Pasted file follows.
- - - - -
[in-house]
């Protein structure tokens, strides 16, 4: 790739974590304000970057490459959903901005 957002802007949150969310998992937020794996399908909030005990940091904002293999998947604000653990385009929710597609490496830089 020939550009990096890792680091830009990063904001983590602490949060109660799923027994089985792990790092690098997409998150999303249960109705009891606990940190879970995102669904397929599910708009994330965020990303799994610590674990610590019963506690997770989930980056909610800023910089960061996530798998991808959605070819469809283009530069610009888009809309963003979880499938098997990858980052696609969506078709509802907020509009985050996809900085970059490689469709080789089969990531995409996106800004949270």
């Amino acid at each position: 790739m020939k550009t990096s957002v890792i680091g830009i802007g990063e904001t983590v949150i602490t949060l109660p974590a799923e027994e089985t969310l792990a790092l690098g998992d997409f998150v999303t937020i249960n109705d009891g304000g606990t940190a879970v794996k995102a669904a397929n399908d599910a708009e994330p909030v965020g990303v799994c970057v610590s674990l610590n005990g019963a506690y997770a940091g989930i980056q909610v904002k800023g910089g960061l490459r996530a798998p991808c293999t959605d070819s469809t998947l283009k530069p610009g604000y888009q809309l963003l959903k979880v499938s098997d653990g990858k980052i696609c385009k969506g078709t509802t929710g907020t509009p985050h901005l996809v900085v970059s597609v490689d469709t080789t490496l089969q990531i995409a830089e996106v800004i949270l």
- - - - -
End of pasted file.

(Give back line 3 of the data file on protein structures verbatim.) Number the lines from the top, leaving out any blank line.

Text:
């Amino acid at each position: 790739m020939k550009t990096s957002v890792i680091g830009i802007g990063e904001t983590v949150i602490t949060l109660p974590a799923e027994e089985t969310l792990a790092l690098g998992d997409f998150v999303t937020i249960n109705d009891g304000g606990t940190a879970v794996k995102a669904a397929n399908d599910a708009e994330p909030v965020g990303v799994c970057v610590s674990l610590n005990g019963a506690y997770a940091g989930i980056q909610v904002k800023g910089g960061l490459r996530a798998p991808c293999t959605d070819s469809t998947l283009k530069p610009g604000y888009q809309l963003l959903k979880v499938s098997d653990g990858k980052i696609c385009k969506g078709t509802t929710g907020t509009p985050h901005l996809v900085v970059s597609v490689d469709t080789t490496l089969q990531i995409a830089e996106v800004i949270l």